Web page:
Texting remained the most popular measured activity, done by 75.6% of the mobile audience, up from 74.8%.

1 in 3 US Smartphones Now An iPhone

Ad Support Is the Future for Mobile Music

eMarketer 10-4-12

Advertising revenues, which already make up the bulk of US mobile music revenues, will gain an even greater share in the coming years, eMarketer forecasts, and by 2016 will account for more than 86% of all such revenues.

This year, the figure is closer to 69%—still a solid majority, and far ahead of the 17.2% of revenues brought in by subscriptions to services like Pandora or the 14.1% of revenues from per-download fees. Mobile music revenues in the US, including revenues generated from downloads or streams direct to mobile devices and excluding multiplatform services or sideloaded music, will total $429.3 million this year. By 2016, they will reach $1.68 billion.

2012 Forecast: U.S. Mobile Ad Spend No. 1 Worldwide

MediaPost 10-10-12 by Gavin O'Malley

According to eMarketer, however, stateside spending on mobile Internet advertising will top all other countries in the world for the first time this year.

As such, eMarketer estimates that spending on mobile Internet ads in Japan will grow 27% to $1.7 billion in 2012 versus 35% growth in 2011.

Mobile Internet advertising spending in the U.S. is expected to grow nearly 97% to $2.3 billion in 2012 -- up from $1.16 billion last year.

Worldwide, mobile ad spending should hit $6.4 billion this year, according to eMarketer.

Billboard Shakes Up Genre Charts With New Methodology

Billboard 10-11-12 by Billboard Staff

Billboard today unveils new methodology for the long-standing Hot Country Songs, Hot R&B/Hip-Hop Songs and Hot Latin Songs charts. Each receive a major consumer-influenced face-lift, as digital download sales (tracked by Nielsen SoundScan) and streaming data (tracked by Nielsen BDS from such services as Spotify, Muve, Slacker, Rhapsody, Rdio and Xbox Music, among others) will now be factored into the 50-position rankings, along with existing radio airplay data monitored by Nielsen BDS. The makeovers will enable these charts to match the methodology applied to Billboard's signature all-genre songs ranking, the Billboard Hot 100.

Concurrently, Hot Rock Songs, which launched as an airplay-only chart in 2009, and Rap Songs, in existence as a radio survey since 1989, will also include digital download sales and streaming data for the first time.
"The way people consume music continues to evolve and as a result so do our genre charts, which now track the many new ways fans experience, listen to and buy music," says Silvio Pietroluongo, Billboard Director of Charts. "We're proud to be offering updated genre charts that better reflect the current music landscape as well as a new R&B Songs chart that finally shines a spotlight solely on core R&B acts like Frank Ocean, John Legend and Anthony Hamilton."

Consumers Spend More Time with Mobile as Online Growth Slows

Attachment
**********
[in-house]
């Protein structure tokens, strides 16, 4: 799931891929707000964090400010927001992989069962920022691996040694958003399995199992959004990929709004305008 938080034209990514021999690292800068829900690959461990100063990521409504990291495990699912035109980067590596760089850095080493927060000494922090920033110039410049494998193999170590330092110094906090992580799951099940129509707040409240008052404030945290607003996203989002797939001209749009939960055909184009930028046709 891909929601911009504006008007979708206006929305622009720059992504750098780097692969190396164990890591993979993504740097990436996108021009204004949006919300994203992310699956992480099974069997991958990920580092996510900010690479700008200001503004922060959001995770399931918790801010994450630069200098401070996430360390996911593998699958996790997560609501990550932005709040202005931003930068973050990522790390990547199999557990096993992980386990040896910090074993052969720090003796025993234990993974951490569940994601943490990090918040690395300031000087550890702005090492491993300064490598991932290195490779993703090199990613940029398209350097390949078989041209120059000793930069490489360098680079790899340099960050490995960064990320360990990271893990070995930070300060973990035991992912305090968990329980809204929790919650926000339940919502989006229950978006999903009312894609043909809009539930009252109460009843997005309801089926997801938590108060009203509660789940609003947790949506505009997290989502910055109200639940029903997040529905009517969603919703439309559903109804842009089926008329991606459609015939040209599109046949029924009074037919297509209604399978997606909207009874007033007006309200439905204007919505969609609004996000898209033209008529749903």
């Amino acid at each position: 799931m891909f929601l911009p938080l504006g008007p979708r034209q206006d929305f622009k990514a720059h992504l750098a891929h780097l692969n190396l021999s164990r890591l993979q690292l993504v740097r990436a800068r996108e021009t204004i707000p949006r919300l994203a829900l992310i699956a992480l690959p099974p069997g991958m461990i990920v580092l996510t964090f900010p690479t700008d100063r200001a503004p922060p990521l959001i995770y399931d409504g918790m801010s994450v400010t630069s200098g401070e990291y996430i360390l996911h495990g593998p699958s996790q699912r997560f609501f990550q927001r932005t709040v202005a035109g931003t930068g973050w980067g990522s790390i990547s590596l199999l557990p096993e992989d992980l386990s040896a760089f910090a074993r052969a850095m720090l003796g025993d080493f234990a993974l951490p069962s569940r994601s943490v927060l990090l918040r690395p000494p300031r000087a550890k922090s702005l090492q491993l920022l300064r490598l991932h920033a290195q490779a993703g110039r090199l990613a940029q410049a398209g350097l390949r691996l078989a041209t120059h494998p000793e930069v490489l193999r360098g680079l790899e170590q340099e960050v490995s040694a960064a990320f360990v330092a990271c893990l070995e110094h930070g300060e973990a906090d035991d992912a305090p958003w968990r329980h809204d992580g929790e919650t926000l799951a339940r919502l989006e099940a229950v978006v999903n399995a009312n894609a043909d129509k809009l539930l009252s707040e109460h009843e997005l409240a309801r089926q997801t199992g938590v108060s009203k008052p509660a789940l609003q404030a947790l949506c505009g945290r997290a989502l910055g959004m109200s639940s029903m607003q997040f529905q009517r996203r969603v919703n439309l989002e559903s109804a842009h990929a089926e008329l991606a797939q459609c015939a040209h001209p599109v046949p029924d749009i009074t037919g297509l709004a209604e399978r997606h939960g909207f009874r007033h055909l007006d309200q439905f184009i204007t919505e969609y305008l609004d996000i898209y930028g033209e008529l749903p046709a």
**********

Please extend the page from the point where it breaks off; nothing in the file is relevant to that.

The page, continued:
eMarketer 10-23-12

The shift to mobile is on. According to eMarketer estimates, time spent using mobile devices for activities such as internet and app use, gaming, music and others has more than doubled in the past two years.

This year, the amount of time US consumers spent using mobile devices—excluding talk time—will grow 51.9% to an average 82 minutes per day, up from just 34 minutes in 2010, eMarketer estimates.

While mobile advertising is expected to grow rapidly in the next few years—eMarketer estimates that overall US mobile advertising spending will reach $2.61 billion this year before rising to nearly $12 billion in 2016—there are some significant barriers that both marketers and ad publishers will have to overcome before mobile ad spending will achieve parity with the share of time spent by consumers on mobile devices.

With Streaming and Sharing, Teens Find Ways Around Paying for Music

eMarketer 10-30-12

According to, in August, 49% of teens and college-age consumers reported spending zero dollars per month on music. Rather than buying iTunes singles or CDs of even their favorite artists, this age group copies music from friends, downloads free songs from music websites and streams music online.

The 16-to-20-year-old age group streams the most music content, according to EMI Insight. Almost half of that US demographic streamed music in 2011. The second-highest demographic concentration of streamers was the 21-to-24 age group, with 46% penetration.

While streaming is especially popular with younger consumers, downloading music through services like iTunes is still a prominent way to listen to music, according to research by AYTM. AYTM’s survey indicated that 37% of US internet users used free music streaming services like Pandora in October. Moreover, 32% paid to download music through a music service like iTunes. Only about 9% paid for a music streaming service like Spotify on a subscription basis that month.